Other duties of the River Section were protecting moored vessels, helping Customs and Excise and the Harbour Master, dragging and recovering bodies from the river and, in 1875, enforcing the Plimsoll Line regulations. From 1880's the River Section became so involved in the Avonmouth and Portishead Docks that they were relieved from their land fire_fighting duties.
A mounted section was formed in 1899, consisting of 1 mounted Inspector and 8 mounted men and took its training from the British Army Cavalry Manual. They were of little effect during the labour disturbances of 1889_1893 and proper training in crowd control and horse obedience had to wait until the next century.
Fifty officers were sent to Cardiff in 1891 to maintain order during strikes there. In 1892, the Bristol Dockers Union called a strike and the Police had to protect the imported 'blacklegs'. The Police were sorely stretched and on 22 December 1892, 200 Dragoons and Hussar Lancers arrived from Aldershot to assist. The Riot Act was read, but the mob did not disperse and in came the soldiers. Many people were injured, amongst them 51 constables. This was very reminiscent of the Bristol Riots of 1831 which have been well documented elsewhere and the material is not repeated in this narrative.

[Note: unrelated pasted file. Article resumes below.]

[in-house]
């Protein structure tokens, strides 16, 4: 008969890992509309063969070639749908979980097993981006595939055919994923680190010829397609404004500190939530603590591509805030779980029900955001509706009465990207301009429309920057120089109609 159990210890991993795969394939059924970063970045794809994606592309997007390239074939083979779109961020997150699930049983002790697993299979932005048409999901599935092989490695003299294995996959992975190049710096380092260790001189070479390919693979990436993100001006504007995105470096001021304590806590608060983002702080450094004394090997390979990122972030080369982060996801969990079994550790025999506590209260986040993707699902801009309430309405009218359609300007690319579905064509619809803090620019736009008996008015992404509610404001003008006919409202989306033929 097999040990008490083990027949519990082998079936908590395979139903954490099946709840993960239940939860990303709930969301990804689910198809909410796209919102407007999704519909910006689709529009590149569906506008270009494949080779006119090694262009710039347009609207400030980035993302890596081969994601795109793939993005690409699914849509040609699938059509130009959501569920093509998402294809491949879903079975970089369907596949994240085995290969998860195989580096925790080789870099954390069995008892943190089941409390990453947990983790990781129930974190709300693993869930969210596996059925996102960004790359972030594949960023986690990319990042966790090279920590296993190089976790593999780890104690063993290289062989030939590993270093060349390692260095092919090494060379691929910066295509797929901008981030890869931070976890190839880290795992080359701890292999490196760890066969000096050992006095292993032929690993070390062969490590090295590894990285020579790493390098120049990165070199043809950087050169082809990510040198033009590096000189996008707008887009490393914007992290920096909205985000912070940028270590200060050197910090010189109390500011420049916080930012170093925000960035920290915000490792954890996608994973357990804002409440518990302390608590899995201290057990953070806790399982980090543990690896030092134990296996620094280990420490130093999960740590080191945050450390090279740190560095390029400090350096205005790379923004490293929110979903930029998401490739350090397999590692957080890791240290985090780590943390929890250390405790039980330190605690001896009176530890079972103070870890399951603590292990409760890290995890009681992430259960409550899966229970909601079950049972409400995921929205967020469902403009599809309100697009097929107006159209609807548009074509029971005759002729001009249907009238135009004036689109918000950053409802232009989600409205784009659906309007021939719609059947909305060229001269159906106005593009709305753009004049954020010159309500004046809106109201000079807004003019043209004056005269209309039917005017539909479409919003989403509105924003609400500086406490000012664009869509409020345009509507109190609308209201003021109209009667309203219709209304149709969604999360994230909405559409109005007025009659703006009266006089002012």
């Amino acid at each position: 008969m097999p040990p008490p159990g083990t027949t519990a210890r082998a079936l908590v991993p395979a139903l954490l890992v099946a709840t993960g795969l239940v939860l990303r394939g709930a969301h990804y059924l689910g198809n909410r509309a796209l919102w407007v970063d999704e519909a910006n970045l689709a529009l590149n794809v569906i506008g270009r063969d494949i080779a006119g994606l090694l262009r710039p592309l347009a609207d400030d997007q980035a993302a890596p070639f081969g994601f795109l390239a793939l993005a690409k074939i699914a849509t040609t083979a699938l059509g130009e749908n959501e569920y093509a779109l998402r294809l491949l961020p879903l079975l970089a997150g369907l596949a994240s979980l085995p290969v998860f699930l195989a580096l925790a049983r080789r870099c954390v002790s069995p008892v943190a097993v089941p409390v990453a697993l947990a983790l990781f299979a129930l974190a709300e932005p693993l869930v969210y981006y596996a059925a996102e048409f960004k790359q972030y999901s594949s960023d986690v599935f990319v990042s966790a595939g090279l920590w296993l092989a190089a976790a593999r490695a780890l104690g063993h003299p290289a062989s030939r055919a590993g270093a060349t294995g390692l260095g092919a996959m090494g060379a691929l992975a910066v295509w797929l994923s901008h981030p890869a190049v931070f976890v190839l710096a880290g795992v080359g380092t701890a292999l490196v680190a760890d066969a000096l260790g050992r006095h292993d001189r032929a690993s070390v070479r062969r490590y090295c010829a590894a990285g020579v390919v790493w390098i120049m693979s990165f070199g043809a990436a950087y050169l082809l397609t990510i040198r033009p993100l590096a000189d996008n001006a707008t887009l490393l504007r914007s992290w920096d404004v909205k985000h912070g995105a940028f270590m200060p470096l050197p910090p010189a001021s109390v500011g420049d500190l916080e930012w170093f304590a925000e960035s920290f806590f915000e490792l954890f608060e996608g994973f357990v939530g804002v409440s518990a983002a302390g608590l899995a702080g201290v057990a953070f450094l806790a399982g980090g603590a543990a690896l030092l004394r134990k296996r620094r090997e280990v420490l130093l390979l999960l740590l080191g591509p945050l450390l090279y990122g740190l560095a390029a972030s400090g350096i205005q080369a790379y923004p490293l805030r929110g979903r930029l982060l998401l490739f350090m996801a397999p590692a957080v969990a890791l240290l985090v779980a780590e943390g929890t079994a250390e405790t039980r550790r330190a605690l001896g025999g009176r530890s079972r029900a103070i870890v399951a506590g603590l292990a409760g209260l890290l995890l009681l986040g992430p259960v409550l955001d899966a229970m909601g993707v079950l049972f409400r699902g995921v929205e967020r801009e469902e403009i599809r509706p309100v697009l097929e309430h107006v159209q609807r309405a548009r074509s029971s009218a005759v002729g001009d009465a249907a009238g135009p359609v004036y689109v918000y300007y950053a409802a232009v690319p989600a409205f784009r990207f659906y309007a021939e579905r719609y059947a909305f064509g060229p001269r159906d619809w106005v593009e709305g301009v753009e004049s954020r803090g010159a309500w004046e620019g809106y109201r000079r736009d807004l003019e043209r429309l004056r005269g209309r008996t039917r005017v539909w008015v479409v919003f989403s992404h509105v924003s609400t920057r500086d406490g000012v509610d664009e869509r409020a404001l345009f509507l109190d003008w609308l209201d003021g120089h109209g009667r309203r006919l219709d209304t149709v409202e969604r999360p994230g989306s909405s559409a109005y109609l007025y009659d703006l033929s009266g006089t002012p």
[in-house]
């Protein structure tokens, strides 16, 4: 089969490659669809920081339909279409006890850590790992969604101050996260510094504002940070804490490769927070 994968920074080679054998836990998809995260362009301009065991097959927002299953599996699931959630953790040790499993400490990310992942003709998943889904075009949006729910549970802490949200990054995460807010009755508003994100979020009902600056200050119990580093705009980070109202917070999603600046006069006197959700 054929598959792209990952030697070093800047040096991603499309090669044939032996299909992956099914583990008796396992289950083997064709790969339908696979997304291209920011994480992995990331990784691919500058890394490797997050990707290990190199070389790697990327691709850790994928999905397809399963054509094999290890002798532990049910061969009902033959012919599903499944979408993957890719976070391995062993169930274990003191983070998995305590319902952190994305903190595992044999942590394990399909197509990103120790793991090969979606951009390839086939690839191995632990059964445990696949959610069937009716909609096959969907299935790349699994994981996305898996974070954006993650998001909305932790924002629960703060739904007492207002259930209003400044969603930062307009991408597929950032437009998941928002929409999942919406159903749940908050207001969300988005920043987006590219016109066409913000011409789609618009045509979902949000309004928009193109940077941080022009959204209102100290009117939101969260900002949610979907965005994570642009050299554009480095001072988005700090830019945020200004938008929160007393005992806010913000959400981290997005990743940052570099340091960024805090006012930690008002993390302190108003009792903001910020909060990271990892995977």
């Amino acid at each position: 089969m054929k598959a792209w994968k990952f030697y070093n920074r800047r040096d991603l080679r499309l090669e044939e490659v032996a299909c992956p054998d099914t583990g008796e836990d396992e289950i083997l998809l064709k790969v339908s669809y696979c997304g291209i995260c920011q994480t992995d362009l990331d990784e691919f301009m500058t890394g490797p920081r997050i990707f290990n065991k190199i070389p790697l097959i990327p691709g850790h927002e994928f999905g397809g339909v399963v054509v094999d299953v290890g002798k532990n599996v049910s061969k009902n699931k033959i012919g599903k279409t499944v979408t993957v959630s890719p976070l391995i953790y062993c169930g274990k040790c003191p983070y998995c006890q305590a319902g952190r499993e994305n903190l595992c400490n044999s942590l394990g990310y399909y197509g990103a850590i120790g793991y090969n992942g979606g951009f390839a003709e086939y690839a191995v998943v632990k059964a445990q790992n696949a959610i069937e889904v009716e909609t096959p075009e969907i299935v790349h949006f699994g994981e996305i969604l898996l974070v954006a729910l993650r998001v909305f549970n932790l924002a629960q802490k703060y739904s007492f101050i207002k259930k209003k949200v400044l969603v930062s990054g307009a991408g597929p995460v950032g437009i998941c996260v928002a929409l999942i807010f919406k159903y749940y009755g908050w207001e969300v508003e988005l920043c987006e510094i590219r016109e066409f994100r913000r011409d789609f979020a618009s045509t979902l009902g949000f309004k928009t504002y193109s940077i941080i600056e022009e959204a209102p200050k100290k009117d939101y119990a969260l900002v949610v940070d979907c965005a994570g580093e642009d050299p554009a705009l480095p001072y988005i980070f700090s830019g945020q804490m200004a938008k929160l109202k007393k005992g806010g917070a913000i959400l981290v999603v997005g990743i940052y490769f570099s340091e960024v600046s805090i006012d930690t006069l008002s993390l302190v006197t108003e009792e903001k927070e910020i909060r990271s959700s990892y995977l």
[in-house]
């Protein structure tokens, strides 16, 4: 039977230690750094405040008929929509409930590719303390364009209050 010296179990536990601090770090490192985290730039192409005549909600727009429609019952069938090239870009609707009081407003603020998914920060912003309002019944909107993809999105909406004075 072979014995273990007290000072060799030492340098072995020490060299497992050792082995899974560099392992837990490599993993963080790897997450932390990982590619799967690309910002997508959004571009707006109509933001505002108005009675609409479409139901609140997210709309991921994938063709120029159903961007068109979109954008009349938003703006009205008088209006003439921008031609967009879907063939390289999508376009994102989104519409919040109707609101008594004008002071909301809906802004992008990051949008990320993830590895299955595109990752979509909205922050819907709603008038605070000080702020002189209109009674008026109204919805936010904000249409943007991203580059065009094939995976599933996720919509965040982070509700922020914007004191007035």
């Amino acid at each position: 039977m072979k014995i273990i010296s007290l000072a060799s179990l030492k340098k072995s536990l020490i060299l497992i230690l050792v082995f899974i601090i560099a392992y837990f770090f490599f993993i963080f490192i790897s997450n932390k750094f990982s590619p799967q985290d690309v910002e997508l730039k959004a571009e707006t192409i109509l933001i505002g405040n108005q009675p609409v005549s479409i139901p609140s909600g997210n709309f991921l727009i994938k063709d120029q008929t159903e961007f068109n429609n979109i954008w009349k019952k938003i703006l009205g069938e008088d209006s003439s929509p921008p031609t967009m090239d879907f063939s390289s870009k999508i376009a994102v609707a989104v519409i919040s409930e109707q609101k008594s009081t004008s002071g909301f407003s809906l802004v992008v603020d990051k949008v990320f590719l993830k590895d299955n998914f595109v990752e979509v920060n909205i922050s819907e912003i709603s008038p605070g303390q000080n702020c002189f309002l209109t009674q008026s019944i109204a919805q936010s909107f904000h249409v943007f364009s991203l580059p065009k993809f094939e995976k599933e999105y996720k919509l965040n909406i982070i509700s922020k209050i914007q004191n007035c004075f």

As time went on, the Policeman's duties expanded. Not only did he have to deal with vagrants, destitute and unmarried mothers, alcoholics, mentally ill, child labour and other misfortunes besetting the lower end of society, but in 1882 and 1889 they took provisions to the flooded people of Bedminster, pioneered the ambulance service, dealt with the growing problem of road traffic and rescue jumpers from the Avon Gorge. In 1878 they became Inspectors of Food and Drugs, became responsible for the execution of the Explosives Act of 1875 with the advent of the storage of petrol, weights and measures in 1880's and the Shop Hours Act of 1892 and the Port Sanitary Authority.
This was proving to be increasingly cumbersome and in the 1880's civilians were employed to do the paper work and to relieve the Police for their street duties.
The period covered in this story is 1871 to 1913, the period when James Cornish was in the Bristol Police. I hope that this serves to 'put some meat on the bones'.
Acknowledgement to Brian Howell, The
Police in Late Victorian Bristol.